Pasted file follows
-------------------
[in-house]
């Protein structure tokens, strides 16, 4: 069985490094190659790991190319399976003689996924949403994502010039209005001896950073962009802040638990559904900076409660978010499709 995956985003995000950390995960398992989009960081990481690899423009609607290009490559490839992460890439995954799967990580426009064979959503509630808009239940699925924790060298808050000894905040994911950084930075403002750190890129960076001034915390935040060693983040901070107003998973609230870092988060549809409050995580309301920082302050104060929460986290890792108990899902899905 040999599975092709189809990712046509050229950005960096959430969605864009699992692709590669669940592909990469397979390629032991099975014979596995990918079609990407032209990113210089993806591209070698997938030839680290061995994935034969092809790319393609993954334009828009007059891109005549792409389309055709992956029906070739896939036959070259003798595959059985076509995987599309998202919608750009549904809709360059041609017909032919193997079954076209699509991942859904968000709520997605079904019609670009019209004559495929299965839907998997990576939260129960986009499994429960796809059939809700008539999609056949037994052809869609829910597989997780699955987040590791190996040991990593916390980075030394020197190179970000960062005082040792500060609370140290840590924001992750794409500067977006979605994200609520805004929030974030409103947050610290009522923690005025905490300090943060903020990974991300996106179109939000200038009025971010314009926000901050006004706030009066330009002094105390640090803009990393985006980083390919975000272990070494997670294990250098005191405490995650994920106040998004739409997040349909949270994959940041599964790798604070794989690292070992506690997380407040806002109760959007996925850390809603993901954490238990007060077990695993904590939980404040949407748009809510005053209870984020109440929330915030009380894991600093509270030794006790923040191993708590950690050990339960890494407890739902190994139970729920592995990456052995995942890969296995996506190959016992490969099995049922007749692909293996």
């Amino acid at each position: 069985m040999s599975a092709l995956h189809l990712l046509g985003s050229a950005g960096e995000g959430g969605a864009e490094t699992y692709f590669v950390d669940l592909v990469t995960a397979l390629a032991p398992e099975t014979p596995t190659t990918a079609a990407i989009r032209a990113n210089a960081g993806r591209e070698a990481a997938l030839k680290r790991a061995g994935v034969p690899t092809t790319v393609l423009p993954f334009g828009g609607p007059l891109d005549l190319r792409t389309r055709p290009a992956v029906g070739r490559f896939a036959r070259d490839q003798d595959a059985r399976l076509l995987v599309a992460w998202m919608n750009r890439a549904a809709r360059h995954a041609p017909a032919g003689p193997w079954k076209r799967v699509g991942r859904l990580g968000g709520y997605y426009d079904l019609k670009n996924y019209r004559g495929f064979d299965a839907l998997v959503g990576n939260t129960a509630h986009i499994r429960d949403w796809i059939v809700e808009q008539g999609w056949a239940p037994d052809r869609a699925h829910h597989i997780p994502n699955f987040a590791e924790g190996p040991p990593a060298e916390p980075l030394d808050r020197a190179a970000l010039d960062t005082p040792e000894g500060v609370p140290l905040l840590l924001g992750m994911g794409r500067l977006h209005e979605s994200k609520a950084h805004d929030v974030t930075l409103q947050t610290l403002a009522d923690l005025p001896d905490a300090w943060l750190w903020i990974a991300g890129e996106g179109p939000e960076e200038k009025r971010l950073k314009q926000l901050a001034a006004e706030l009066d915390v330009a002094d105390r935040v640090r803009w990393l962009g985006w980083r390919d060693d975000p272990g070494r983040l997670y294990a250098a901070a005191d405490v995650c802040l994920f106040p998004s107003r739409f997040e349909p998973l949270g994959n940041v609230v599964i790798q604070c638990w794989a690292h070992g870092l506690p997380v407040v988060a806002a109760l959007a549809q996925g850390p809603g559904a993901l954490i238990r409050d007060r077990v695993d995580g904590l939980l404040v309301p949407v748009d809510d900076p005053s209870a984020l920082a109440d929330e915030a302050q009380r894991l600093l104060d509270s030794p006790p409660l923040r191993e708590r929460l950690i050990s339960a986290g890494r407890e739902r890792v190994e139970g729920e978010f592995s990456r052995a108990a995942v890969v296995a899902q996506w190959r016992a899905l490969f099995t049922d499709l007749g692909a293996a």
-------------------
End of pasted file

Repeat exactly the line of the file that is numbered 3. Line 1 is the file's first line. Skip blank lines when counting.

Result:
């Amino acid at each position: 069985m040999s599975a092709l995956h189809l990712l046509g985003s050229a950005g960096e995000g959430g969605a864009e490094t699992y692709f590669v950390d669940l592909v990469t995960a397979l390629a032991p398992e099975t014979p596995t190659t990918a079609a990407i989009r032209a990113n210089a960081g993806r591209e070698a990481a997938l030839k680290r790991a061995g994935v034969p690899t092809t790319v393609l423009p993954f334009g828009g609607p007059l891109d005549l190319r792409t389309r055709p290009a992956v029906g070739r490559f896939a036959r070259d490839q003798d595959a059985r399976l076509l995987v599309a992460w998202m919608n750009r890439a549904a809709r360059h995954a041609p017909a032919g003689p193997w079954k076209r799967v699509g991942r859904l990580g968000g709520y997605y426009d079904l019609k670009n996924y019209r004559g495929f064979d299965a839907l998997v959503g990576n939260t129960a509630h986009i499994r429960d949403w796809i059939v809700e808009q008539g999609w056949a239940p037994d052809r869609a699925h829910h597989i997780p994502n699955f987040a590791e924790g190996p040991p990593a060298e916390p980075l030394d808050r020197a190179a970000l010039d960062t005082p040792e000894g500060v609370p140290l905040l840590l924001g992750m994911g794409r500067l977006h209005e979605s994200k609520a950084h805004d929030v974030t930075l409103q947050t610290l403002a009522d923690l005025p001896d905490a300090w943060l750190w903020i990974a991300g890129e996106g179109p939000e960076e200038k009025r971010l950073k314009q926000l901050a001034a006004e706030l009066d915390v330009a002094d105390r935040v640090r803009w990393l962009g985006w980083r390919d060693d975000p272990g070494r983040l997670y294990a250098a901070a005191d405490v995650c802040l994920f106040p998004s107003r739409f997040e349909p998973l949270g994959n940041v609230v599964i790798q604070c638990w794989a690292h070992g870092l506690p997380v407040v988060a806002a109760l959007a549809q996925g850390p809603g559904a993901l954490i238990r409050d007060r077990v695993d995580g904590l939980l404040v309301p949407v748009d809510d900076p005053s209870a984020l920082a109440d929330e915030a302050q009380r894991l600093l104060d509270s030794p006790p409660l923040r191993e708590r929460l950690i050990s339960a986290g890494r407890e739902r890792v190994e139970g729920e978010f592995s990456r052995a108990a995942v890969v296995a899902q996506w190959r016992a899905l490969f099995t049922d499709l007749g692909a293996a």